Because they rely heavily on volunteer homeowners with varying background experience and limited time that is devoted to providing services as a director, Homeowners Associations are extremely vulnerable to financial damage as a result of criminal conduct on the part of wrongdoers who take advantage of their position. By following some basic procedures, HOA boards can greatly Minimize the Risk of Fraud & Embezzlement and/or other fraudulent conduct from those who have access to HOA funds.
1. All HOA Funds Should be Deposited into HOA Accounts.
Funds belonging to the HOA should always be deposited into a bank account that is in the name of the HOA and established under the HOA tax identification number. Never comingle HOA funds into a property manager’s bank account.
2. Always Maintain a Separate Operating Account and a Reserve Account.
Reserve funds should always be maintained in an account that is separate and distinct from an the operating account that is used to pay bills. All disbursements from the reserve account should require the signatures of at least two board members (not the property manager).
3. Withdrawals of HOA Funds Should Require Two Signatures.
All HOA bank accounts should be set up so that withdrawals require the signatures of two authorized signors on the account.
4. Processed Checks or Copes of Front & Back Should be Provided with Statements.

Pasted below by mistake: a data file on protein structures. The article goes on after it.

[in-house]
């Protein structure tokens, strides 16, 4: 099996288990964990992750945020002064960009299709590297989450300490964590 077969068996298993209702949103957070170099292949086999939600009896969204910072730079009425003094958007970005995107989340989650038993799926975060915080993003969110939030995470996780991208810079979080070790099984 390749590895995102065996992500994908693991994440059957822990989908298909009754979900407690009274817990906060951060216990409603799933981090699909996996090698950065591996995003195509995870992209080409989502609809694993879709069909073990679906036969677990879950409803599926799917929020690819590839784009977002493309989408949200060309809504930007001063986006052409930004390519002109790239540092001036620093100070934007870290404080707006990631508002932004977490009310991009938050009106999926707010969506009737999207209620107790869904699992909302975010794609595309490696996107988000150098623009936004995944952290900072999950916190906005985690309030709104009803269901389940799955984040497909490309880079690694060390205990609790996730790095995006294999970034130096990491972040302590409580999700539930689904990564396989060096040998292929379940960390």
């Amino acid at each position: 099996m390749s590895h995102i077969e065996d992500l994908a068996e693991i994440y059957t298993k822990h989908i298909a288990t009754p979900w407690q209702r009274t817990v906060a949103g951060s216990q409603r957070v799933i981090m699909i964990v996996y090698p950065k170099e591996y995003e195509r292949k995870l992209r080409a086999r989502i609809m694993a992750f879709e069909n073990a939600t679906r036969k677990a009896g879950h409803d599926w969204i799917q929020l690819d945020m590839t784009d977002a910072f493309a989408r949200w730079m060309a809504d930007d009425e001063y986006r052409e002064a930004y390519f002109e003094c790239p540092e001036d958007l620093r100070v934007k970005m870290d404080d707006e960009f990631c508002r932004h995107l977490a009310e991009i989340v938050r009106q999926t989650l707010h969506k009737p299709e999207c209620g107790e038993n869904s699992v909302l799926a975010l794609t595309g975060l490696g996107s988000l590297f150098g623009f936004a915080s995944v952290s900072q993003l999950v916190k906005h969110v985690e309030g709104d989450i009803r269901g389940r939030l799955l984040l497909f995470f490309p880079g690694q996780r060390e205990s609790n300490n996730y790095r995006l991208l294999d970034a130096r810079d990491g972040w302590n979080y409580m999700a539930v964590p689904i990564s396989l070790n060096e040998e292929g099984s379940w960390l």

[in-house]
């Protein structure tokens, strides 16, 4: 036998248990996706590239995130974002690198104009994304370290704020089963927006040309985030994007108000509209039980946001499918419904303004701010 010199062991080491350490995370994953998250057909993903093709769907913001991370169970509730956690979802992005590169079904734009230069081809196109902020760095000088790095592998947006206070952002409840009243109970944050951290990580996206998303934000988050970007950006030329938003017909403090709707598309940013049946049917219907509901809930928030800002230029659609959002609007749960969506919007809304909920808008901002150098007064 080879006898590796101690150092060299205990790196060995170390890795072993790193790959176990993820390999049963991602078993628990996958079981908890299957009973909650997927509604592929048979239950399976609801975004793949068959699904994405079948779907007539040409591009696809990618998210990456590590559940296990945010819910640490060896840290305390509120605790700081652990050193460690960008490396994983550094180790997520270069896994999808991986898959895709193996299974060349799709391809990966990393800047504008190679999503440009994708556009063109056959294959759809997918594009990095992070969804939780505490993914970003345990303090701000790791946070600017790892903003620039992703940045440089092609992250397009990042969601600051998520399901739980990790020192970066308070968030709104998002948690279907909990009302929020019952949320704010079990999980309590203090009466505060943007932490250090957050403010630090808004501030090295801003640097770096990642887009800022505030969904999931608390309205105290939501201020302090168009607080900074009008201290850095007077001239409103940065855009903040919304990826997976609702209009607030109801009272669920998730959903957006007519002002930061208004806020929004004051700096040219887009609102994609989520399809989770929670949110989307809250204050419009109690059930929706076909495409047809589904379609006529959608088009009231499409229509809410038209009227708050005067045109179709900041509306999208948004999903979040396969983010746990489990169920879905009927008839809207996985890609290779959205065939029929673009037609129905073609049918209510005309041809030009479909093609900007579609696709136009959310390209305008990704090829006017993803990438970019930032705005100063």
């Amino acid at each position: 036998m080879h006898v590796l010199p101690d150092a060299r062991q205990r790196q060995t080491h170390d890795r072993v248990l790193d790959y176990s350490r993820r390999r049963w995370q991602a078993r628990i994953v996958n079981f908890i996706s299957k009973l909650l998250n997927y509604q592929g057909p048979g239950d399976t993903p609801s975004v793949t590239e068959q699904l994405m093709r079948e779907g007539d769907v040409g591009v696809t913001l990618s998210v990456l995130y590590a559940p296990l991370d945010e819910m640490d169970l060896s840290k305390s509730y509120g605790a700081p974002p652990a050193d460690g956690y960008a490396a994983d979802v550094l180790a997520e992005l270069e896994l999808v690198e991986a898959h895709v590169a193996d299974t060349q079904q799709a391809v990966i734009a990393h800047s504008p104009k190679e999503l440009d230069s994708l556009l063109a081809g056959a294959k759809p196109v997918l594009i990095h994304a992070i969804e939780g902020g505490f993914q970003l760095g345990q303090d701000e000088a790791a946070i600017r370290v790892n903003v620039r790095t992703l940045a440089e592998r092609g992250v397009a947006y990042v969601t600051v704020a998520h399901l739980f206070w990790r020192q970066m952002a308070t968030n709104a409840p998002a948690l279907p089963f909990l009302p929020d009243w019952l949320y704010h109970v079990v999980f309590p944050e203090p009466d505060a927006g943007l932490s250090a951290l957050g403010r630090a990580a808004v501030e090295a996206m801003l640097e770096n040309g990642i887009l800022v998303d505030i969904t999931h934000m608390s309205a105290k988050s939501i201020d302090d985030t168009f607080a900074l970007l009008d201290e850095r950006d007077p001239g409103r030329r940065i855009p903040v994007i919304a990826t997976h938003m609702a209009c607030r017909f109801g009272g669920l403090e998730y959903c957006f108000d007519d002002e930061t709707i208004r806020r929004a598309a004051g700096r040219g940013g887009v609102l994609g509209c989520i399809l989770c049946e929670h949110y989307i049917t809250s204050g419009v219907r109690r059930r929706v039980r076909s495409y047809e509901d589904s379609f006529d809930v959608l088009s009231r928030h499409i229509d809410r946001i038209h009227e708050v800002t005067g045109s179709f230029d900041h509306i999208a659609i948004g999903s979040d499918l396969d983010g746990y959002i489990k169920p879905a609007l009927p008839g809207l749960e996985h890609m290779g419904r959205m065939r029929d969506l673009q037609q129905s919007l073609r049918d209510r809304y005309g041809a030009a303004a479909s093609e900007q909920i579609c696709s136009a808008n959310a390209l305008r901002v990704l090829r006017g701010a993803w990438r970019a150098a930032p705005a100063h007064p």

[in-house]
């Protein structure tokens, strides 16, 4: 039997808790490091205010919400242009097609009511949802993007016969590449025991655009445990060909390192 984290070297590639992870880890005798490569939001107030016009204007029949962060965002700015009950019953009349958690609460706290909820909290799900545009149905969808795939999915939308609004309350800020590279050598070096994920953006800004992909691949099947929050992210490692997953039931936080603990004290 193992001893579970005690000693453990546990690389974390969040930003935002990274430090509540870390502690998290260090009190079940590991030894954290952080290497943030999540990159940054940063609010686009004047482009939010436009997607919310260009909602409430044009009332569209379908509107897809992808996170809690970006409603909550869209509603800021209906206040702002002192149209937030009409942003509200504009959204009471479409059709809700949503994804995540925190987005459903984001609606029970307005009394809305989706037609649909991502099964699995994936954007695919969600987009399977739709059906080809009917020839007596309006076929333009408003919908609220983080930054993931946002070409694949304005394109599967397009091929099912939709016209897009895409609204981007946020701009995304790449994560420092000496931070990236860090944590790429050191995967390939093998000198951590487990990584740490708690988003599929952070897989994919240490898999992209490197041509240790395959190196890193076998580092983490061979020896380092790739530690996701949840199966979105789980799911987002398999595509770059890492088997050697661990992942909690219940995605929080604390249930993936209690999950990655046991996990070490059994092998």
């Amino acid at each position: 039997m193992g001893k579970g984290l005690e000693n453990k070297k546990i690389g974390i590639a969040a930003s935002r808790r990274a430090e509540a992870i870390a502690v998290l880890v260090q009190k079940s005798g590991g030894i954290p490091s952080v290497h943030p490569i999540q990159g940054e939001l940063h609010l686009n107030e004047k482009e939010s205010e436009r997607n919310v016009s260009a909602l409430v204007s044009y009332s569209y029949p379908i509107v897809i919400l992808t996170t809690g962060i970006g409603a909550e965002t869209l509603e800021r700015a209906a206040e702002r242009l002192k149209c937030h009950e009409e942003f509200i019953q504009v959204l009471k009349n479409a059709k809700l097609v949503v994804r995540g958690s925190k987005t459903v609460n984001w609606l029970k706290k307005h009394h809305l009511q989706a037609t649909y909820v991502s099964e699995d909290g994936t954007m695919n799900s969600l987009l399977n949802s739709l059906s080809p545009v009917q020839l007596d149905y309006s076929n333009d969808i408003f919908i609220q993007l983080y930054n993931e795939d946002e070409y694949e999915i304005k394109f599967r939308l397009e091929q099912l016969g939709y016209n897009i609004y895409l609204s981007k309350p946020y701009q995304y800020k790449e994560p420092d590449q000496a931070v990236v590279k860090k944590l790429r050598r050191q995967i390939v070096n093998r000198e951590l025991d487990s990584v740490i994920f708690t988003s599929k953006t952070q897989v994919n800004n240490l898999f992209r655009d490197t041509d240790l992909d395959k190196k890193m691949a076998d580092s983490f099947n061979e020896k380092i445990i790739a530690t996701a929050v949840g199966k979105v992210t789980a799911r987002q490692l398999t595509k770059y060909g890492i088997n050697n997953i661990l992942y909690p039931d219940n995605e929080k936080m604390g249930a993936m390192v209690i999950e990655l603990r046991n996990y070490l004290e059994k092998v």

Monthly statements received from banks should include either the checks that have been processed or copies of the front and back sides of each check.
5. Statements and Checks Should be Reviewed Monthly.
HOA’s need to have someone other than the person who signs on an account review the monthly bank statement of the account and the front and back sides of each check that was written during the period covered by the statement.
6. Change Account Passwords When there are Personnel Changes.
When there has been a change in the composition of the board or management personnel, make appropriate changes to account passwords so that only current authorized board members have access to the account information.
7. Reconcile Paid Invoices and Receipts with Checks.
An authorized person that does not sign on the account should reconcile the account transactions upon receipt of a new statement. All checks that have cleared should be reconciled against invoices and/or receipts to confirm proper payments were made.
8. Invest in Periodic Audits and/or Reviews by a CPA.
State laws and/or governing documents generally require periodic audits by licensed CPAs. Make sure these audits and accountant’s reviews are conducted. If HOA boards were to follow these steps they will Minimize the Risk of Fraud & Embezzlement.